We have compiled a list of resources for the community in response to the events at Club Q.
Our Crisis Center at 115 S. Parkside Dr. is also available.

Handle Kid Blow Ups

Ever wake up and have your kid refuse to get out of their pajamas, yell at you, then slam their bedroom door? What a great way to start the day! So, let’s be real – keeping your cool when kids “blow up” is hard! 😳

These moments are natural blood boiling, gut wrenching, pull your hair out type events. Understanding a bit more about the “why” and “how” to approach them can go a long way in helping keep your cool and avoid the addition of gray hairs to your head. 

How our responses amplify the situation

When our kids experience strong emotions, they trigger an equally large response in their guardians around them. And when we find ourselves overwhelmed by this, unfortunately our brain is not in its prime form for decision making. Our brain might immediately jump to the behavior and prompt us to respond with, “Don’t slam that door” or “What did you say to me?” As opposed to what we would like to say, which might be something like, “Honey, I wonder what’s making you so upset.” 

So what can we do? 

Truth is meeting strong emotions with strong emotions unfortunately does not diffuse, but often escalates the challenging behavior that started things in the first place. The fact is, when kids find themselves in this head space, they often have an inability to calm themselves down, thus reassurance is what they need (even though it’s ironically the last thing we might want to provide). Here’s a few tips on how to handle these challenging moments: 

  1. Calm yourself down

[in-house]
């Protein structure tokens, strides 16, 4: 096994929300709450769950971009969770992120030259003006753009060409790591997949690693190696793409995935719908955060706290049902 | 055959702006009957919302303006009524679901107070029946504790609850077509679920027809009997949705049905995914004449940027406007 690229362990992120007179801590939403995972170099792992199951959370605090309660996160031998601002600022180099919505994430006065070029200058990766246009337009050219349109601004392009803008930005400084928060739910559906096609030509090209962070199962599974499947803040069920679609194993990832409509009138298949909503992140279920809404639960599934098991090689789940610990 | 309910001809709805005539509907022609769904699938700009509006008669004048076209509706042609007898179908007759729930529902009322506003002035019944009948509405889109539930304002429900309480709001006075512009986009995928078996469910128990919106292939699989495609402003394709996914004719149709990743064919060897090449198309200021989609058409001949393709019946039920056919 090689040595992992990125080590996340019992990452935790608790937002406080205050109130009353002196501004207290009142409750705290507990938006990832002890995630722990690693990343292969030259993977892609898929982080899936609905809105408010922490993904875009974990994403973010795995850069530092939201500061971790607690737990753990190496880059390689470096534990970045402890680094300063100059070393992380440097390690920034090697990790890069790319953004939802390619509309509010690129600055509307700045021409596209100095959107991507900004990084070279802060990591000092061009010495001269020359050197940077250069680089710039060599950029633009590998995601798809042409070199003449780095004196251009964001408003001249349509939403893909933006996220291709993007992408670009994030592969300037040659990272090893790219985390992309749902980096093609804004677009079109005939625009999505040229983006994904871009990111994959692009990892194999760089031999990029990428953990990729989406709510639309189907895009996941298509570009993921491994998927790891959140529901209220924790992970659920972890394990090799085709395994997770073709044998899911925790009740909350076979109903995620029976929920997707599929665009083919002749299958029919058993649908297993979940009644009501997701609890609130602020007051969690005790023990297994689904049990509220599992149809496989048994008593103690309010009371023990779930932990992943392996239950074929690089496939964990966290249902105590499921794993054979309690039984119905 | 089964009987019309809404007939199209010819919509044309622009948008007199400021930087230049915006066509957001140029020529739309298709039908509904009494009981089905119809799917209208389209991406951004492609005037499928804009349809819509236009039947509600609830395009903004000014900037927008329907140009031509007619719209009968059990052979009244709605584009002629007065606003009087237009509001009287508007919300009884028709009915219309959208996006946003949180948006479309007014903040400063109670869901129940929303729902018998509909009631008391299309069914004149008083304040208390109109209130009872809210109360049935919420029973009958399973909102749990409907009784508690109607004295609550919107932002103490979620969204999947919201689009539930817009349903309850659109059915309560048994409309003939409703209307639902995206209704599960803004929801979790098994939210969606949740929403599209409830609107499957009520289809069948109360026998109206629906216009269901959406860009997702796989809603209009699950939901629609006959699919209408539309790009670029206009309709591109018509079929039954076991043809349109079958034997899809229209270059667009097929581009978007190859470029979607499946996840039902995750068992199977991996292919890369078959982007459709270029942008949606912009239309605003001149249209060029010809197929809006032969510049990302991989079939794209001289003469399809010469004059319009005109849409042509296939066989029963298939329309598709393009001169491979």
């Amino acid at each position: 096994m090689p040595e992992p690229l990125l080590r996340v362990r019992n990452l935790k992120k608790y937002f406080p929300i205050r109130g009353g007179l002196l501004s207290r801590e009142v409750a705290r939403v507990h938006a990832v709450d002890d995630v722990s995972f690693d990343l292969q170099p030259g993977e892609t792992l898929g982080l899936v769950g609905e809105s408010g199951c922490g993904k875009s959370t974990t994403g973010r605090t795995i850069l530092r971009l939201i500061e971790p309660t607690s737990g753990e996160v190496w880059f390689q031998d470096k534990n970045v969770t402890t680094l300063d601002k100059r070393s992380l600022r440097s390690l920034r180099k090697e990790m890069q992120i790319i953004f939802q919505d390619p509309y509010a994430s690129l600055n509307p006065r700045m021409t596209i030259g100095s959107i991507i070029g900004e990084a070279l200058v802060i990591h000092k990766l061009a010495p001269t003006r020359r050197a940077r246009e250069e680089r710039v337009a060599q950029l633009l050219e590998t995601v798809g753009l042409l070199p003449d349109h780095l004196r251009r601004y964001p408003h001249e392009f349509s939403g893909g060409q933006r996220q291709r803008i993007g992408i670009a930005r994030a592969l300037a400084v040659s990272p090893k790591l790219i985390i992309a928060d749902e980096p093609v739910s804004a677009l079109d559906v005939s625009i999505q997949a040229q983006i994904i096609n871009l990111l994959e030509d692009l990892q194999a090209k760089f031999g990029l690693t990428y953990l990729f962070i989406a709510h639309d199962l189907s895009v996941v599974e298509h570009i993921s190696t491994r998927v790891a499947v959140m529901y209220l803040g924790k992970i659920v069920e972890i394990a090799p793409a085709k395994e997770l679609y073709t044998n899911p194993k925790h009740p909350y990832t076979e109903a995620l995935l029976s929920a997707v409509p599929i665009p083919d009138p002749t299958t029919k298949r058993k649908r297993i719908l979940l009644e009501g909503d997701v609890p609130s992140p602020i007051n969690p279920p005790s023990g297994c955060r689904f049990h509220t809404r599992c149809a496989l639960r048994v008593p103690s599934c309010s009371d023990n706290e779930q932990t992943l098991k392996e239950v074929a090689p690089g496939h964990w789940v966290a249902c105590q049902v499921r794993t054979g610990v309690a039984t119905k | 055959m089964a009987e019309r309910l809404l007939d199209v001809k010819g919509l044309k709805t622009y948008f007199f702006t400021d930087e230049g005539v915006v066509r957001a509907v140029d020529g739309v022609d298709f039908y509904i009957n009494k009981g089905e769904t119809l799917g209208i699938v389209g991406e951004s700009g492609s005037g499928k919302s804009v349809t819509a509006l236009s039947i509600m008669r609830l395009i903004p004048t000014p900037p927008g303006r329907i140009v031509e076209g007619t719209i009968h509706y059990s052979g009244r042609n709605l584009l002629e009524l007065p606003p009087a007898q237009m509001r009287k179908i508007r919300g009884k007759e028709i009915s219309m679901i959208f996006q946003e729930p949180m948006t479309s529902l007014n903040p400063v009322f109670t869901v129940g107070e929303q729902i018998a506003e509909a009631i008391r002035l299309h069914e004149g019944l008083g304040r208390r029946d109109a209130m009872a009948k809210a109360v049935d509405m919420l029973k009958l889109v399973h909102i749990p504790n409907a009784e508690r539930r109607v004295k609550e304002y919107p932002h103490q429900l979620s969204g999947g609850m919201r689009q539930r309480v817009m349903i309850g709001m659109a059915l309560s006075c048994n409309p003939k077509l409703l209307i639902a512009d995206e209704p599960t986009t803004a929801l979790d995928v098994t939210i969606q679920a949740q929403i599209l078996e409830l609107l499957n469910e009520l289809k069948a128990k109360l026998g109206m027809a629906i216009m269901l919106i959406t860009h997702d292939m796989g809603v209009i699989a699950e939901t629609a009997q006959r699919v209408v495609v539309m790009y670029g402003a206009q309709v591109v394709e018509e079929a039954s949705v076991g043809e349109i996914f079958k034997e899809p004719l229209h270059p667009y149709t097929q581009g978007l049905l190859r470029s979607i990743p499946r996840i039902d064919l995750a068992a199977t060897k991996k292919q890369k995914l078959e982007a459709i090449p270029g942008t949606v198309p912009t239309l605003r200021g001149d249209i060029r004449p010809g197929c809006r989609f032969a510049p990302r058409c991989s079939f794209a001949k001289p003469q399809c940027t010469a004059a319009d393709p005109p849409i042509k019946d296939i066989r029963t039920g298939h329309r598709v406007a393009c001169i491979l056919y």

• When you feel triggered and big emotions come up. Stop and pause.
    • Take a few deep breaths or focus your energy on something else. 
    • Name it – You can say something like, “I feel myself getting upset. Can I have a minute to calm down?” 
    • Remind yourself, my kid is “X” years old, I am an adult and need to help them regulate, not contribute to the fighting. 
  2. Calm your kid down
    • Physically reconnect – Get on their level, make eye contact, hug them, put your hand on their chest, help them breathe. Find a strategy that can work for both of you and bring the relationship back to the forefront.
    • Validate their feelings – Acknowledge their feelings so as not to dismiss them and further ignite the situation. 
    • Try a breathing exercise with them. One that is very effective is pretending to “smell a flower” for a nice big deep breath in, then blowing out a candle for a big breath out. 😮
  3. Address the issue 
    • Peel the onion – Try to get to the root of the issue and problem solve. This only works when we are both calm so make sure to follow steps one and two before getting here. Ask questions and remain curious. You could ask something like: “You must be really upset to be talking to me like this… want to tell me what’s going on?” “What do you need and how can I help?” 
    • Correct behavior 
      • There is an important distinction – feelings are okay, but not all behaviors are. If there was harm done, address it and fix it. You could say something like: “It’s okay to be angry and use our words to express that, but we do not break things.” and you might want to follow up with “What do you think you can do instead next time?”

Scuffles, disputes, and blow ups are never fun, but with these 3 steps you will be on your way to handle the next one like a boss. 



*If you or someone you love is struggling with mental health, request an appointment with one of our professional mental health providers at Diversus Health today. If you need immediate assistance, call our crisis hotline at 844-493-8255, or text ‘TALK’ to 38255.

Back to Our Blog